A coach’s point of view

By Aaron Hunter


Apprenticeship life is tough, this is no easy road. Workplace apprenticeships have been around for some time now. In 1919, young people had to take 150 hours of theory and general lessons in their subject a year as part of their apprenticeship. This minimum training time rose to 360 hours a year in 1961, then 400 in 1986. Modern Apprenticeships (MAs), first announced by then-Chancellor Kenneth Clarke in November 1993, were designed to reverse the decline in apprenticeship numbers and provide a boost to work-based training. MAs were launched in 1994 and were fully up and running by September 1995.


Modern apprenticeships are completed within a vocational setting, which means that in order to undertake one you first need to be employed – the idea being that you earn while you learn. This is an interesting concept which is more appealing to the workforce. In order to complete a modern apprenticeship, there is an agreement between workplaces and apprenticeship providers that the apprentice will be provided with a minimum amount of time to complete their studies, known as the 20%.


When considering mental resilience whilst on apprenticeships the first thing to consider is stress. Work-related stress is how you feel when you have demands at work that exceed how much you feel you can cope with. Over 11 million working days are lost each year because of work-related stress. Stress can be a contributing factor to conditions such as anxiety or depression. Nearly half a million people in the UK have work-related stress at a level that makes them feel ill.


Work can be considered good for us as it gives life structure and people get satisfaction from it. A manageable amount of pressure at work can be considered a good thing as it can help you perform better and prepare you for challenges. But if the pressure and demands become too much, they can lead to work-related stress.


Work-related stress can be caused by lots of things. These include:

  • an excessive workload or unrealistic deadlines
  • regularly being under pressure to meet targets or deadlines
  • difficult relationships with colleagues, or bullying at work
  • management style
  • a lack of control over the way you do your job
  • being unclear about your job role and what you’re meant to do
  • being in the wrong job for your skills, abilities and expectations


Sometimes there’s no single cause of work-related stress. It might happen if small things build up over time, or due to a mix of things in both your work and personal life. (Source: Bupa)


Being able to hold down a job and complete an apprenticeship at the same time can be stressful and can become a bit of a juggling act. There are a few hints and tips that I will aim to share with you as to how to overcome some common misconceptions and some tools that you can use to make your apprenticeship more enjoyable.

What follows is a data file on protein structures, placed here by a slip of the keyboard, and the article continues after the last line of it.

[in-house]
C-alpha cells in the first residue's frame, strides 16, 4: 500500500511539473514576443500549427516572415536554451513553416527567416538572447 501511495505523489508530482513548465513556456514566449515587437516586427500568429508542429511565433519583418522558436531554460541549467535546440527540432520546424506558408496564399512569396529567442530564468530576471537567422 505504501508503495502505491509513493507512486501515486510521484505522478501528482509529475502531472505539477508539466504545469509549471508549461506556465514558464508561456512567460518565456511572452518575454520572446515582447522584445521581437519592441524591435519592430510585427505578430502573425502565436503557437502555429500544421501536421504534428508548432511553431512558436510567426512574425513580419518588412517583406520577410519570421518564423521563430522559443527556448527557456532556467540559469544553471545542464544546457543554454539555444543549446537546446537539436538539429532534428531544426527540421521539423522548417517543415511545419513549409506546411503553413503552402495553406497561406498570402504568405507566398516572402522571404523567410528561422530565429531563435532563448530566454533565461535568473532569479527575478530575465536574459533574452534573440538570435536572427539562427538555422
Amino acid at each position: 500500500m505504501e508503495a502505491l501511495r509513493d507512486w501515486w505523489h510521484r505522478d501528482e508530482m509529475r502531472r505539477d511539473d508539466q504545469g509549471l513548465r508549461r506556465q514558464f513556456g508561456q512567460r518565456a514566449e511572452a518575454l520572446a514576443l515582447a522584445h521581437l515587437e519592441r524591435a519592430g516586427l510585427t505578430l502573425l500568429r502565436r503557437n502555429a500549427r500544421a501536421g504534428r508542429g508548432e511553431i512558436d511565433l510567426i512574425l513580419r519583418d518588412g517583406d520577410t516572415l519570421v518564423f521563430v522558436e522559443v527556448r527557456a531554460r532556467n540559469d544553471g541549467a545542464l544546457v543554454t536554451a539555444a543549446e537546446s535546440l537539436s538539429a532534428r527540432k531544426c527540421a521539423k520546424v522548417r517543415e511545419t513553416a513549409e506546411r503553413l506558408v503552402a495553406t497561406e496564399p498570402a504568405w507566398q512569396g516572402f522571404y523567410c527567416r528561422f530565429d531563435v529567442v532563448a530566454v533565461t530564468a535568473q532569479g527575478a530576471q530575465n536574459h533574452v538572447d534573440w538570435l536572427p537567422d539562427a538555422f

The first thing that I suggest is breathing exercises. This seems like a rather obvious thing but being able to keep yourself calm and in the zone can come from how your body is reacting to the situations you are in. Take some time out of your day to work on taking a few deep breaths and allow yourself time to think.  When we take in a deep breath, your lungs inflate and fill your torso. This puts a little pressure on your heart, which your brain then interprets that your heart needs to pump faster. As you expel all the oxygen out of your lungs, this takes the pressure off and allows your heart space. The opposite then happens, as your heart no longer needs to pump as fast, and your brain interprets this as a relaxed state.


There is a breathing exercise called the 4-7-8 technique, that goes as follows:

    • Empty the lungs of air.
    • Breathe in quietly through the nose for 4 seconds.
    • Hold the breath for a count of 7 seconds.
    • Exhale forcefully through the mouth, pursing the lips and making a “whoosh” sound, for 8 seconds.

Repeat the cycle up to 4 times.

(Source: Medical News Today)


There are a number of free websites and apps that can provide guidance and support with breathing exercises.


The next thing I suggest that you try is journaling. There are lots of benefits that come with journaling, such as clearing your head and allowing yourself time to think. Getting your thought on paper also helps by making them more visible. Being able to go back to a thought that you had at a later date allows you to keep being focused on the task at hand.


There are lots of ways to journal. There is an argument for written journaling (pen and paper), as this not only allows you to work on your journaling skills but also your written communication skills. There are lots of apps that you can download to your smartphone as well. My personal recommendation is an app called Day One (iOS), but you can even use the notes app on your phone.


The final thing I suggest is that you learn about your own Circadian Rhythms. This is your internal body clock that determines the best time of day for you to manage activities.


Are you an early riser that gets a lot done before the sun comes up? Or are you a night owl that prefers to work later in the evening? In order to get the most out of yourself, you need to ask yourself these questions to fully understand your own Circadian Rhythm.



I am going to give you £1 for your mental health and wellbeing. I want you to now try and list as many things as possible that are important to you e.g. a house, car, entertainment, eating out.

For each item that you add I will add a zero to the £1.

How expensive can you make your lifestyle?

Now I’m going to remove the £1 because you are not taking care of your mental health and wellness, what are you left with?

Too often in today’s world we get caught up in the hustle and bustle and wanting more for ourselves, more for our families, our futures that we forget to take care of what really matters.